THE AVERAGE PRICE OF CONDOS INCREASED WHILE NEW CONDO LISTINGS REMAINED FLAT IN GTA

 

TORONTO, ONTARIO, April 21, 2022 – Condominium apartment sales remained strong historically in Q1 2022. Seller’s market conditions remained in place with the average selling price increasing by more than 20 per cent year-over-year.

 

Greater Toronto Area (GTA) REALTORS® reported 7,932 sales through TRREB’s MLS® System in Q1 2022 – a decrease of 15.6 per cent compared to the record Q1 2021 result of 9,399 sales.

 

“Condominium apartments represent a key market segment in the GTA, providing housing for an array of households. Many first-time buyers see condos as an affordable entry point into homeownership. At the other end of the spectrum, condos provide a luxury alternative for many households. It is also important to note that investor-owned condominium apartments have been an important source of rental supply over the past decade,” said TRREB President Kevin Crigger.

 

While first quarter sales were down year-over-year, new listings of condominium apartments were basically flat, meaning condo buyers had some relief in terms of market conditions. However, market conditions remained tight enough to support double-digit annual average price gains, with the average condominium apartment selling price increasing by 22.5 per cent to $790,398.

 

“The GTA population will grow at or near record levels over the next few years, supported by a strong regional economy. The condominium apartment segment will be an important source of housing, both for people looking to purchase a home and also those looking to rent. This will continue to support price growth, but the pace of price appreciation may moderate as the market becomes more balanced over the next year,” said TRREB Chief Market Analyst Jason Mercer

THE COST TO RENT RISES WHILE RENTAL LISTINGS FALL IN GTA

TORONTO, ONTARIO, April 21, 2022 – Tight rental market conditions continued in the first quarter of 2022, pushing average rents closer to the pre-pandemic peak. Rental transactions were down year-over- year in the first quarter, largely due to the fact that rental listings dropped by an even greater annual rate. The result was increased competition between renters and double-digit rent increases.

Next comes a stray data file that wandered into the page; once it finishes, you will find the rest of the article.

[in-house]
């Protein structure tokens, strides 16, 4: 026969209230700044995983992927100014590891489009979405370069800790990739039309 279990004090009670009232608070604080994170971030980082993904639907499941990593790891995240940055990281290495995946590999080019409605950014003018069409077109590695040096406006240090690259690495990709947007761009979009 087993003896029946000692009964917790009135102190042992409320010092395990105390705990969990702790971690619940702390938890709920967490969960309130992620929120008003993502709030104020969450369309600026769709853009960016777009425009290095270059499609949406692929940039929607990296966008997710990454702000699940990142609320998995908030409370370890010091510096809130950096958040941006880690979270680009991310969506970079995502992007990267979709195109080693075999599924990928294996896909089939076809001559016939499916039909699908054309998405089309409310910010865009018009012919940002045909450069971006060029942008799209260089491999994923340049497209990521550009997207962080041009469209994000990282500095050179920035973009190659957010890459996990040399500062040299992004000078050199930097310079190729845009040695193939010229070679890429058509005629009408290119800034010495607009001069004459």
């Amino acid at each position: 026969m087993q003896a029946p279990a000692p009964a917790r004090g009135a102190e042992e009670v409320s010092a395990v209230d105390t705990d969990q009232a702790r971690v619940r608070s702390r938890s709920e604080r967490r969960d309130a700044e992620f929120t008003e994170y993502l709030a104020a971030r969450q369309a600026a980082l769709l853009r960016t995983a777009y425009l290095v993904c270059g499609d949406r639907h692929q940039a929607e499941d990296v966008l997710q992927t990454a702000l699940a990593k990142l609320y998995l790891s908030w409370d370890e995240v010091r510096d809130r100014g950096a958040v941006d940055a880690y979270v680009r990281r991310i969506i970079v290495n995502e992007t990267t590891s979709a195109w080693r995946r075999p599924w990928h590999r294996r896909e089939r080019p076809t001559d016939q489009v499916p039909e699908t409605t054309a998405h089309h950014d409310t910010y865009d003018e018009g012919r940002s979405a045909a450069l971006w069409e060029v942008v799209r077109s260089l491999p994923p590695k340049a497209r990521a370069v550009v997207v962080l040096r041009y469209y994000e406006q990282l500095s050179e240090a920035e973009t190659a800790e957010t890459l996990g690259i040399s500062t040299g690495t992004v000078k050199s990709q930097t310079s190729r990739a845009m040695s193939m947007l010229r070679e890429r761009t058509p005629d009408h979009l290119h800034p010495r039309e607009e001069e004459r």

Greater Toronto Area (GTA) REALTORS® reported 10,110 condominium apartment rentals through TRREB’s MLS® System in Q1 2022 – down by 23.2 per cent compared to Q1 2021. However, rental transactions as a share of listings was up on a year-over-year basis, suggesting that demand remained strong while the supply of available units dipped.

“Immigration will be at or near record levels over the next two years. The number of non-permanent residents, including students, will also increase. Many of them will turn, at least initially, to the rental market. Investor-owned condominium apartments will be a key source of rental supply in the region. It is clear that rental demand is increasing relative to available units. While the homeownership market often dominates the headlines, policymakers also need to be cognizant about the need for rental housing supply as we move forward,” said TRREB President Kevin Crigger.

The average one-bedroom condominium apartment rent increased by 17.8 per cent to $2,145 in Q1 2022, from $1,820 in Q1 2021. The average two-bedroom rent was $2,867 in Q1 2022 – up by 17.2 per cent year-over-year compared to the average of $2,446 in Q1 2021. For perspective, the pre-pandemic peak in average rents was in Q3 2019, with the average one-bedroom rent at $2,262 and the average two-bedroom rent at $2,941.

“Over the past year, we have seen an upward trend in average condominium apartment rents. This rebound in the rental market took hold as population growth accelerated throughout last year. Demand for rental accommodation is expected to remain strong this year and beyond, as job growth continues, immigration and non-permanent migration continues to support housing demand, and higher borrowing costs see some young people put their decision to purchase a home on hold,” said TRREB Chief Market Analyst Jason Mercer.